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Starting infusions

My doc wants to start me on infusions, but my bloodwork is almost totally normal. Granted I feel like crap, horrible fatigue and I do have inflammation in hands and feet, but I am scared quite frankly, having tried so many pills over the years, methotrexate, Rinvoq, prednisone always made me feel better, now I have stomach troubles that started last time I did prednisone and the rinvoq. Honestly I don't trust doctors anymore they treat me like I'm a head case and I'm paranoid that they might be pushing the infusions as a way to shut me up. I'm ready to stop complaining at all, if I could take Tylenol, I would just take it, it would help. I'm afraid if I say I don't feel comfortable doing infusions ( I already agreed to it, and it got approved), that they will feel I'm uncooperative. I even want to stop testing bloodwork, and take a break from doctors for a couple of years, 20+ years now, SSDI. I feel trapped

  1. Hi . Your reluctance and your fear are both understandable and justified. No one has any way of knowing whether infusions will help you. Everyone reacts differently to these medications so it is a game of trial and error. Ultimately, only you can decide whether this is something you want to go ahead with. One the one hand, it might slow your progress and alleviate some of your current symptoms, giving you a better quality of life now and in the future. On the other hand, it might not. You might see no improvement, and then suffer serious side effects from the medication. Know that if you decide to go ahead with the infusions, you can stop any time. It's not a long-term commitment. I would not try to compare your experiences with methotrexate and prednisone with anything else though. Methotrexate is the first drug doctors prescribe because it is inexpensive and most insurance companies require that you try it first, but it can come with some awful side effects. Prednisone is not intended as a long-term solution and can cause serious problems if it is used long-term. It should be used only to bring symptoms under control. Your experience with Rinvoq would be more comparable, though you should keep in mind that your reaction to each biologic will usually be different. I understand wanting a break from doctors, but keep in mind that a break could cost you your SSDI. If you decided to stop seeing your doctor, you might want to research the impact on your future with SSDI first. You can always tell your doctor that you want to come off medications, but that you want to remain a patient for the sake of yearly evaluations and in case you need alternative/complimentary treatments, such as physical therapy, down the line. I hope this helps and that you are able to reach a decision that leaves you satisfied. Treatment fatigue is super common among people with chronic illnesses. You are not alone. We are here whenever you need us. Best wishes. - Lori (Team Member)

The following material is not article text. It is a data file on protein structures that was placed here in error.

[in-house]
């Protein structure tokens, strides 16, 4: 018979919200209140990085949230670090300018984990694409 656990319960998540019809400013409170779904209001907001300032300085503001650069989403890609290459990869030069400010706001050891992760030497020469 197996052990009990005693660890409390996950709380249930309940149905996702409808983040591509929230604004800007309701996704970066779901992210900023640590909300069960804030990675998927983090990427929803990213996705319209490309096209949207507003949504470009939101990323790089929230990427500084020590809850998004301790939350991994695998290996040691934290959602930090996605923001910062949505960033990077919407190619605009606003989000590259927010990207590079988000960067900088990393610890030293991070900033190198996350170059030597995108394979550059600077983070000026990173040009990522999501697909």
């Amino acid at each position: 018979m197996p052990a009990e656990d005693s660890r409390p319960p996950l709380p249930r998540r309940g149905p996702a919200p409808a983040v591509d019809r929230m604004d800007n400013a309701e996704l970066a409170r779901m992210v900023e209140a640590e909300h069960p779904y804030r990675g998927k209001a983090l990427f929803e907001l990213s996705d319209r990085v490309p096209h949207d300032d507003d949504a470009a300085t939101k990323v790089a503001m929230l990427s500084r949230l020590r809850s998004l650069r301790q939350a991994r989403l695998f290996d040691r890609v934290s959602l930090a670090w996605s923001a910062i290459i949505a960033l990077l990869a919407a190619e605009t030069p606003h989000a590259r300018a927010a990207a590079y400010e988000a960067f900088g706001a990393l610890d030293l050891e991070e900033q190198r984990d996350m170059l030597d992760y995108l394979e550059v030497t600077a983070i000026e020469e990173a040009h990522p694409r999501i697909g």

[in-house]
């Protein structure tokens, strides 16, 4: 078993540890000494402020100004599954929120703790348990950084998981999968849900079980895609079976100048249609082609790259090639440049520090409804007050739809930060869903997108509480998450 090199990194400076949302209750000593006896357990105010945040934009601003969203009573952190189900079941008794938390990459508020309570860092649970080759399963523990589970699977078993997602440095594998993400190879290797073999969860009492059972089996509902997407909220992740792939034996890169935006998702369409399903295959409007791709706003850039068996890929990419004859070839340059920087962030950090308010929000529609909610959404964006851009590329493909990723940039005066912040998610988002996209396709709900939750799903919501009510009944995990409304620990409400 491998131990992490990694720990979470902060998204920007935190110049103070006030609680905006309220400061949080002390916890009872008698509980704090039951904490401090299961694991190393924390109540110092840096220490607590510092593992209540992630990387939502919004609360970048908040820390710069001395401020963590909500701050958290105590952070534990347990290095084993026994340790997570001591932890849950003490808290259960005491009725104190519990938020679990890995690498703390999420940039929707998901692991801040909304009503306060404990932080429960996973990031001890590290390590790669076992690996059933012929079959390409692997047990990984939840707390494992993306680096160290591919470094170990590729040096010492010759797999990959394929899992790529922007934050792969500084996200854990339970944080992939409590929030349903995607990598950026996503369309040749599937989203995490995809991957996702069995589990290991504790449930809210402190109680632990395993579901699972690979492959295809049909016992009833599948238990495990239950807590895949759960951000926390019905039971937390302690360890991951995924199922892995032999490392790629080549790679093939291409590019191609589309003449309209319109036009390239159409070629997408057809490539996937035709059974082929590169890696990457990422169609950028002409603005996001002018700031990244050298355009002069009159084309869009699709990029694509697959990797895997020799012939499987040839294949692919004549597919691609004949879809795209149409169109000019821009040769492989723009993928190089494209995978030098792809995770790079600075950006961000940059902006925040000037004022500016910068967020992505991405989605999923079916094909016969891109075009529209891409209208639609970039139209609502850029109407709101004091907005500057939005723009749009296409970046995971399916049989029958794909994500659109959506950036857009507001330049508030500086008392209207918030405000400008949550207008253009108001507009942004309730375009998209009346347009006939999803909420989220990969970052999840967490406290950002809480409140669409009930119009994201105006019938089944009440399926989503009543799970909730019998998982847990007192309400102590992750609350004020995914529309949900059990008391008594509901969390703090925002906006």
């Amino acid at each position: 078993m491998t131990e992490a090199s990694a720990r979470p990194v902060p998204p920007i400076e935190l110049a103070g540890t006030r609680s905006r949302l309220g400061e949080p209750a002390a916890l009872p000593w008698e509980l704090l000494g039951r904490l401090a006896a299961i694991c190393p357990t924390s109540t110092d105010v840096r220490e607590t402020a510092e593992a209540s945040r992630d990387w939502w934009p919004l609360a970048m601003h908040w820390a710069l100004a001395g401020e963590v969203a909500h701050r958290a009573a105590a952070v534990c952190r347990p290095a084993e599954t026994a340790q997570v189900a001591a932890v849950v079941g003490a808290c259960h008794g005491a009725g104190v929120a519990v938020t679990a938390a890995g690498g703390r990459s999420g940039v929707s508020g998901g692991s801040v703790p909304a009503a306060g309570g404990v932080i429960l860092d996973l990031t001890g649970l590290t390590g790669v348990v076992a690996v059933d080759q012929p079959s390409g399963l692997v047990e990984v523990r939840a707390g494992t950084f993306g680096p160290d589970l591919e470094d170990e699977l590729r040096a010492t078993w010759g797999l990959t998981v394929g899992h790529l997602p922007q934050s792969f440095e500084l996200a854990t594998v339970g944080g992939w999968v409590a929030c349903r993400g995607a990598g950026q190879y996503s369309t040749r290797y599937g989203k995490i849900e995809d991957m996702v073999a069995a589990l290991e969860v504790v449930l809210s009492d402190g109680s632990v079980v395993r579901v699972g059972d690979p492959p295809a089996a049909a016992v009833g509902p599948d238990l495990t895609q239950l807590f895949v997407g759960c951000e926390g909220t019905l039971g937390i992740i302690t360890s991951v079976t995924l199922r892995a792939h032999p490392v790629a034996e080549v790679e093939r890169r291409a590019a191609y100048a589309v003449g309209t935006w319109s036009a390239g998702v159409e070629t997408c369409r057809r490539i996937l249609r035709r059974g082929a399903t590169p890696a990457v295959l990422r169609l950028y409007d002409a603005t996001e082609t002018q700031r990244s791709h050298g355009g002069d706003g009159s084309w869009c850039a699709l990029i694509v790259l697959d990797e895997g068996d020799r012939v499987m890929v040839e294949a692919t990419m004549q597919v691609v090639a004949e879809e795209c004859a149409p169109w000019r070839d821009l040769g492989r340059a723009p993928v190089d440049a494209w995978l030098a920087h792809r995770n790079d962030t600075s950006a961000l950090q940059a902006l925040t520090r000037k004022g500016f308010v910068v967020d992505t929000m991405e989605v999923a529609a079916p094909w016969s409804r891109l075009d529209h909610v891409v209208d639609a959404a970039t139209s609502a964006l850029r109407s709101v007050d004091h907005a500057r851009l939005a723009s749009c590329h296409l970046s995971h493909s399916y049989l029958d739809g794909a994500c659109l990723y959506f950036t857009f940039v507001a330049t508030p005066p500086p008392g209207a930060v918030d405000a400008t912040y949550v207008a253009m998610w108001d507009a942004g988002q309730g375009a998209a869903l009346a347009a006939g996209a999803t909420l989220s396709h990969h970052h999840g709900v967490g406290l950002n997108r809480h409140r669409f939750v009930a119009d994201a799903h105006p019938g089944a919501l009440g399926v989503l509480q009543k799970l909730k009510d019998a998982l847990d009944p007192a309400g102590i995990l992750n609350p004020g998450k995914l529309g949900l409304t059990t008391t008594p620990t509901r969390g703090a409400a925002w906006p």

1. I am crying right now from gratefulness from your thorough and very compassionate answer. I've never had someone sound like they actually heard me and gave such straight forward advice. Especially the "patient fatigue" I've never thought of it that way makes total sense. I had actually called the drs and set up my first infusion yesterday, after thinking for a few days. I'm still scared, but you are right, if it doesn't work, I'm not in chains. And if I get side effects, well, im not exactly living right now anyway. Thankyou SO much. Here I go again.....😀

      1. I am so glad that helped, , and I hope you know that there are lots and lots of people here in this community who are super supportive and willing to help whenever you need support. Please keep me posted if you feel comfortable doing so and reach out whenever you feel overwhelmed. Gentle hugs! - Lori (Team Member)

    2. Hi . On top of the excellent information from , I want to share with you that often infusions do not have the same level of gastrointestinal side effects as oral medications and your doctor may have been considering this in recommending moving to the infusion. I also want to share with this article from our contributor Mariah on her experience with infusions, from the first time concerns to becoming comfortable with it: https://rheumatoidarthritis.net/living/from-the-infusion-chair. Of course, as Lori mentioned, everyone's experience may be different. Please know that there are people here who understand and feel free, if you like, to keep us posted on how you are doing. Best, Richard (RheumatoidArthritis.net Team)

      1. Thankyou very much Richard, I am going to watch it. I really appreciate it. And yes, I think you are right on about my stomach issues being a deciding factor in choosing to go the infusion route. Thanks again. The support over the past few days has been much appreciated 😊

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